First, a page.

Keynote speakers

Frances Dyson

Frances Dyson (AU) is Emeritus Professor of Cinema and Technocultural Studies at the University of California, Davis, and Visiting Professorial Fellow at the National Institute for Experimental Arts, University of New South Wales. She is the author of The Tone of Our Times: Sound, Sense, Economy and Ecology (MIT Press, 2014); Sounding New Media: Immersion and Embodiment in the Arts and Culture (University of California Press, 2009)

Abstract

“Art: Sound: Matter”

Now that “sound art” is an accepted form within the gallery, it is timely to explore current relations between “art”; “sound,” and “matter.” In this talk I discuss some of the discursive and aesthetic contributions that sound makes to the broader cultural and eco-political fields. Questioning how sound relates to and perhaps challenges symbolic regimes within art and culture; how sonic materialities impact on physical and social infrastructures; and the mode of understanding that the sonic arts engenders, the talk offers some speculations on an aurally inspired understanding of what matters, and how to know what matters.

Cathy Lane

Cathy Lane (UK) is an artist and academic. Her work uses spoken word, field recordings and archive material to explore aspects of our listening relationship with each other and the multiverse. She is currently focused on how sound relates to the past, our histories, environment and our collective and individual memories from a feminist perspective. Cathy is Professor of Sound Arts and University of the Arts London and co-director of CRiSAP ( Creative Research in Sound Arts Practice). 

Abstract

"Why not our voices? New listenings and new worlds in the sonic imaginary"

We live in sound, it is all around us. We are implicated in the social relationships and ideologies that we hear reflected back to us. Sound art offers the chance to critique the world that we hear and to produce new and different possibilities. Are sound artists taking up the challenge of offering new ways of knowing or changing the world and does this need new ways of listening and understanding? Can sound art or listening act as tools for radical change by ‘de-conditioning’ our listening and help us cross linguistic, cultural, geographic, ethnic, gendered, specied and sexual prejudicial borders? This presentation will consider how a new listenings might lead to a richer more inclusive sound art that can embrace and celebrate difference.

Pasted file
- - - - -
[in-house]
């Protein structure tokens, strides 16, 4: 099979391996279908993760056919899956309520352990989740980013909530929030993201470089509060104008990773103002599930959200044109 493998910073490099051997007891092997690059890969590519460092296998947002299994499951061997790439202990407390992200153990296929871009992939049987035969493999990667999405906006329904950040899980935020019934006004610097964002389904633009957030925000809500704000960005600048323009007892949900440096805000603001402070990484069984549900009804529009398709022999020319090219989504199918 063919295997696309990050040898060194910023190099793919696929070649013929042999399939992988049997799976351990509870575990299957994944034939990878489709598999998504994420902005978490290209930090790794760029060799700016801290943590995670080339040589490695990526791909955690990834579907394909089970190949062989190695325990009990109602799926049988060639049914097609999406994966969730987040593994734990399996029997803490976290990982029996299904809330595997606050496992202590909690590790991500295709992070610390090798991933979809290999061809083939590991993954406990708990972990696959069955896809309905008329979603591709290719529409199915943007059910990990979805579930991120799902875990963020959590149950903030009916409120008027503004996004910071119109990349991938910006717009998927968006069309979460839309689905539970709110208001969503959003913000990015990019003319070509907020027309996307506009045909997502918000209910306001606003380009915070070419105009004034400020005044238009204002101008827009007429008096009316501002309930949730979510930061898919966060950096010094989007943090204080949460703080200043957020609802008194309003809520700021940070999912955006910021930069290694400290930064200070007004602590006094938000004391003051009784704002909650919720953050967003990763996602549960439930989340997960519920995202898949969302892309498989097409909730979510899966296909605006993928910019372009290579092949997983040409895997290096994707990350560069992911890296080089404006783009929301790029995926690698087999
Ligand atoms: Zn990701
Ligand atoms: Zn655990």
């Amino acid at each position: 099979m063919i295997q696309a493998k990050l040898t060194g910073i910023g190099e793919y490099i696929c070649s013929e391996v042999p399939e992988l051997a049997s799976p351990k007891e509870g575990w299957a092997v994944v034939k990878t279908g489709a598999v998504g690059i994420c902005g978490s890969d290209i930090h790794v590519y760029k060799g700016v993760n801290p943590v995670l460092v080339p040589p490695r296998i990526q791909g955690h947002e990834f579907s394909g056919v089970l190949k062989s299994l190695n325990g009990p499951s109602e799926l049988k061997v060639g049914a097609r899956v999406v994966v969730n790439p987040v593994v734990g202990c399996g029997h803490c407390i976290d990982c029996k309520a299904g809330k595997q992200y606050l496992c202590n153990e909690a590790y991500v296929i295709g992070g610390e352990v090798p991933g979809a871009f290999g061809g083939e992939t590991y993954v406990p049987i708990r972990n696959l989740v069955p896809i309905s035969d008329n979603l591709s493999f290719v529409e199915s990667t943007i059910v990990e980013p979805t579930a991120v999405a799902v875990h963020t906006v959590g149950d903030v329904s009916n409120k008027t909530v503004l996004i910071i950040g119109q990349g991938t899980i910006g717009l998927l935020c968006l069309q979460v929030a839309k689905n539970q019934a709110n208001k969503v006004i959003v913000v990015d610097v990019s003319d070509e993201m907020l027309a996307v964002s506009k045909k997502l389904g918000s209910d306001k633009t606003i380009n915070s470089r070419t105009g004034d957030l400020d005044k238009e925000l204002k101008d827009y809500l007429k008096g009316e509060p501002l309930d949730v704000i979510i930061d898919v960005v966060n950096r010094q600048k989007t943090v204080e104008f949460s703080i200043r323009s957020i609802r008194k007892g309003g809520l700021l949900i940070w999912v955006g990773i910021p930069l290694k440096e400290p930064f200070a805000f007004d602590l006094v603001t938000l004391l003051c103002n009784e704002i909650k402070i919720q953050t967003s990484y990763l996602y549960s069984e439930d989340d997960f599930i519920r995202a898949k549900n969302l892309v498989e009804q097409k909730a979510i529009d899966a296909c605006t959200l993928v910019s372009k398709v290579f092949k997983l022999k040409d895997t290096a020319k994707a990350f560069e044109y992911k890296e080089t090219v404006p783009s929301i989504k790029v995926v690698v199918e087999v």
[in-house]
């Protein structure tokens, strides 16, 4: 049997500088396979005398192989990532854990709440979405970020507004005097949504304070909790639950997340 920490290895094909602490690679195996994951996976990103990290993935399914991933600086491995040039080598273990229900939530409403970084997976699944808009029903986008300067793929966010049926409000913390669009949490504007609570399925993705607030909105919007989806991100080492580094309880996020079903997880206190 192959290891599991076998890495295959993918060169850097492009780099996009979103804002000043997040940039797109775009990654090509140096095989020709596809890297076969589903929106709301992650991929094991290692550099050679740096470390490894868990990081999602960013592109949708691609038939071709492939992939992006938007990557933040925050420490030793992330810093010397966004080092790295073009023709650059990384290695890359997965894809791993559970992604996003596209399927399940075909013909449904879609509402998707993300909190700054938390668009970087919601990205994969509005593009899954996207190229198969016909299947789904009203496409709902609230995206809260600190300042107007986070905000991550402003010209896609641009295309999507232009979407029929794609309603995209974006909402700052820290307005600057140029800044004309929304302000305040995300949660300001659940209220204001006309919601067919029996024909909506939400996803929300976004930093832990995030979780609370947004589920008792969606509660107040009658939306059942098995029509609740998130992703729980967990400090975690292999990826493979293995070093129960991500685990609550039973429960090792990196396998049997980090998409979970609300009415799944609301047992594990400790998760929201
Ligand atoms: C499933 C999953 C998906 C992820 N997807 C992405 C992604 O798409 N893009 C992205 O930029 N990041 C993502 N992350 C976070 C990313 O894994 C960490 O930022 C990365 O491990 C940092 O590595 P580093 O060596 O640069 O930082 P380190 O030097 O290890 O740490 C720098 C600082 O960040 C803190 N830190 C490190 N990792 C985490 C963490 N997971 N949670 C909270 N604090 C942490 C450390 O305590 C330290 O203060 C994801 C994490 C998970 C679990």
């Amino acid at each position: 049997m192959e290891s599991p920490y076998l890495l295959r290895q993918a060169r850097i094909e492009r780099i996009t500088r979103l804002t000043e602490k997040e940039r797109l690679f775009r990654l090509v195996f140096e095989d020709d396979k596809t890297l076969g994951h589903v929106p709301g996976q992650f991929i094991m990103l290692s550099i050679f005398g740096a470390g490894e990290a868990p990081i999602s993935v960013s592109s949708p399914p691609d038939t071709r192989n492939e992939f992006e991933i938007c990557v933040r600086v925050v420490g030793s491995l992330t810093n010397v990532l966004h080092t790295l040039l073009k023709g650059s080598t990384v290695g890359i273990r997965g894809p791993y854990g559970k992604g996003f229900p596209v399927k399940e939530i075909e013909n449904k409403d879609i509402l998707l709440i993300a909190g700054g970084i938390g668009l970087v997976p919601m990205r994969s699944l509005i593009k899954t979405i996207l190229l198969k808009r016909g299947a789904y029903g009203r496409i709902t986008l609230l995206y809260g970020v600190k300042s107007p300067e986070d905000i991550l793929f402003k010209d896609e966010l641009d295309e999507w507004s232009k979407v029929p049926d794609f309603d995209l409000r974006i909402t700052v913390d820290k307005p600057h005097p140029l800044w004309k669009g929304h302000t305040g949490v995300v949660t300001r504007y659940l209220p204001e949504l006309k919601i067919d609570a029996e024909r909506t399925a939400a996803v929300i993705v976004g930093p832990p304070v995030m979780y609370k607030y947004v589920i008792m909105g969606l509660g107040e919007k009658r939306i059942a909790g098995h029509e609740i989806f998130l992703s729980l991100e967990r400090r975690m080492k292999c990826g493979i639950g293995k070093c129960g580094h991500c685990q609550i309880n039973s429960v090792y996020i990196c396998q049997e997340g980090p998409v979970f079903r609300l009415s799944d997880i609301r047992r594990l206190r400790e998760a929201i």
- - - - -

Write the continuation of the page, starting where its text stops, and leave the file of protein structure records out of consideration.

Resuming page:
We live in sound, it is all around us. We are implicated in the social relationships and ideologies that we hear reflected back to us.  Sound art offers the chance to critique the world that we hear and to produce new and different possibilities.  Are sound artists taking up the challenge of offering new ways of knowing or changing the world and does this need new ways of listening and understanding? Can sound art or listening act as tools for radical change by ‘de-conditioning’ our listening and help us cross linguistic, cultural, geographic, ethnic, gendered, specied and sexual prejudicial borders? This presentation will consider how a new listenings might lead to a richer more inclusive sound art that can embrace and celebrate difference.

Wolfgang Ernst

Wolfgang Ernst (DE) is Professor of Media Theory at the Institut für Musik und Medienwissenschaft at Humboldt University, Berlin, where he co-runs the Media Archaeological Fundus. He is the author of Digital Memory and the Archive (2012) and Sonic Time Machines: Explicit Sound, Sirenic Voices and Implicit Sonicity (2015).

Abstract

"LISTENING TO SONIC EXPRESSIONS WITH MEDIA-ARCHAEOLOGICAL EARS"

This talk will not be intended as a contribution to "sound studies", but rather turns the notion of sound upside down in order to reveal, below its apparent auditory phenomena, its epistemological essence which is an articulation of specific tempor(e)alities. Therefore "implicit sonicity" will be addressed, not simply to make verbally explicit what is already articulated in sound art, but rather revealing the hidden epistemological implications of sound itself. While sound as acoustic vibration is a physically material event, in its temporal form ("implicit sonicity") which affects the human sense of time it is volatile and immaterial. The almost immaterial sonicity of electro-magnetic waves make "sound matters" not simply a phenomenon in acoustic culture but a fundamental event of being-in-the-world.